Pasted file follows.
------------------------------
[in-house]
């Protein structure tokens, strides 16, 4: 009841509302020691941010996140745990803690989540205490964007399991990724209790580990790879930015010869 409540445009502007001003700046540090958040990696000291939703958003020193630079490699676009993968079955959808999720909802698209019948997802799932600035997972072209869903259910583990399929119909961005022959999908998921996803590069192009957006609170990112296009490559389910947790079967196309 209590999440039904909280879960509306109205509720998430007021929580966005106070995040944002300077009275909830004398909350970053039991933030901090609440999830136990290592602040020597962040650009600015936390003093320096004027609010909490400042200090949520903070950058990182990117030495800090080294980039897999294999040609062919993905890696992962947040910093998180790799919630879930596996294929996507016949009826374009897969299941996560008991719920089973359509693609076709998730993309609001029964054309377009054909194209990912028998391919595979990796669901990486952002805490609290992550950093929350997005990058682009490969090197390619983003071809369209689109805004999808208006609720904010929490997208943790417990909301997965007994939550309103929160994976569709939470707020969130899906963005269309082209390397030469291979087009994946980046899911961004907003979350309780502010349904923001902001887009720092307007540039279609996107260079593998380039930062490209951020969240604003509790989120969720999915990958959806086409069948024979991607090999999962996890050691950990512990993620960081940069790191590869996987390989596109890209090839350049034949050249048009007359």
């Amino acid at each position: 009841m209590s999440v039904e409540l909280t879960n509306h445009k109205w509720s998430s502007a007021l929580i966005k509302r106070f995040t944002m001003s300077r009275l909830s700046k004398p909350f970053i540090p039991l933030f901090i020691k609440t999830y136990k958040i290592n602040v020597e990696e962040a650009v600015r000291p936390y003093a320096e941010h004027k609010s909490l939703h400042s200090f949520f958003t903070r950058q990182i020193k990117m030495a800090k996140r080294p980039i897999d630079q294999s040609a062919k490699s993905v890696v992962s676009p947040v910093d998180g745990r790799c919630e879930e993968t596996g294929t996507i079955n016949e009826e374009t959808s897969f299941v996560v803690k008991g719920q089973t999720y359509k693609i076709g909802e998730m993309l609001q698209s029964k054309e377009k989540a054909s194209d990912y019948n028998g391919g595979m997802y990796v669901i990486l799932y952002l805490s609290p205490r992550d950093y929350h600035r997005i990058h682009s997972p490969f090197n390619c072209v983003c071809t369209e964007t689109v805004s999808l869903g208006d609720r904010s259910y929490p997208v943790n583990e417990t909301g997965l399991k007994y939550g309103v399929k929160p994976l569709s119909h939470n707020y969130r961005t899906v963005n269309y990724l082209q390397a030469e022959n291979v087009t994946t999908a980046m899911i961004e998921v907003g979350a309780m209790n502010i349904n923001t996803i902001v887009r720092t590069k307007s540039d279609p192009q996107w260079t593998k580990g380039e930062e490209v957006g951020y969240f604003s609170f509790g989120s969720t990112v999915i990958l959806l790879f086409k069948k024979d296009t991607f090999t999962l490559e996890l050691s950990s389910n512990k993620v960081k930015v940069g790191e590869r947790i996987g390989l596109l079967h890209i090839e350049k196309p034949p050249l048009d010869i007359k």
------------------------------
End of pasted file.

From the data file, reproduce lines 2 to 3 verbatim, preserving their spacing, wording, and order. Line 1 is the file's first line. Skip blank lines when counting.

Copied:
């Protein structure tokens, strides 16, 4: 009841509302020691941010996140745990803690989540205490964007399991990724209790580990790879930015010869 409540445009502007001003700046540090958040990696000291939703958003020193630079490699676009993968079955959808999720909802698209019948997802799932600035997972072209869903259910583990399929119909961005022959999908998921996803590069192009957006609170990112296009490559389910947790079967196309 209590999440039904909280879960509306109205509720998430007021929580966005106070995040944002300077009275909830004398909350970053039991933030901090609440999830136990290592602040020597962040650009600015936390003093320096004027609010909490400042200090949520903070950058990182990117030495800090080294980039897999294999040609062919993905890696992962947040910093998180790799919630879930596996294929996507016949009826374009897969299941996560008991719920089973359509693609076709998730993309609001029964054309377009054909194209990912028998391919595979990796669901990486952002805490609290992550950093929350997005990058682009490969090197390619983003071809369209689109805004999808208006609720904010929490997208943790417990909301997965007994939550309103929160994976569709939470707020969130899906963005269309082209390397030469291979087009994946980046899911961004907003979350309780502010349904923001902001887009720092307007540039279609996107260079593998380039930062490209951020969240604003509790989120969720999915990958959806086409069948024979991607090999999962996890050691950990512990993620960081940069790191590869996987390989596109890209090839350049034949050249048009007359």
């Amino acid at each position: 009841m209590s999440v039904e409540l909280t879960n509306h445009k109205w509720s998430s502007a007021l929580i966005k509302r106070f995040t944002m001003s300077r009275l909830s700046k004398p909350f970053i540090p039991l933030f901090i020691k609440t999830y136990k958040i290592n602040v020597e990696e962040a650009v600015r000291p936390y003093a320096e941010h004027k609010s909490l939703h400042s200090f949520f958003t903070r950058q990182i020193k990117m030495a800090k996140r080294p980039i897999d630079q294999s040609a062919k490699s993905v890696v992962s676009p947040v910093d998180g745990r790799c919630e879930e993968t596996g294929t996507i079955n016949e009826e374009t959808s897969f299941v996560v803690k008991g719920q089973t999720y359509k693609i076709g909802e998730m993309l609001q698209s029964k054309e377009k989540a054909s194209d990912y019948n028998g391919g595979m997802y990796v669901i990486l799932y952002l805490s609290p205490r992550d950093y929350h600035r997005i990058h682009s997972p490969f090197n390619c072209v983003c071809t369209e964007t689109v805004s999808l869903g208006d609720r904010s259910y929490p997208v943790n583990e417990t909301g997965l399991k007994y939550g309103v399929k929160p994976l569709s119909h939470n707020y969130r961005t899906v963005n269309y990724l082209q390397a030469e022959n291979v087009t994946t999908a980046m899911i961004e998921v907003g979350a309780m209790n502010i349904n923001t996803i902001v887009r720092t590069k307007s540039d279609p192009q996107w260079t593998k580990g380039e930062e490209v957006g951020y969240f604003s609170f509790g989120s969720t990112v999915i990958l959806l790879f086409k069948k024979d296009t991607f090999t999962l490559e996890l050691s950990s389910n512990k993620v960081k930015v940069g790191e590869r947790i996987g390989l596109l079967h890209i090839e350049k196309p034949p050249l048009d010869i007359k």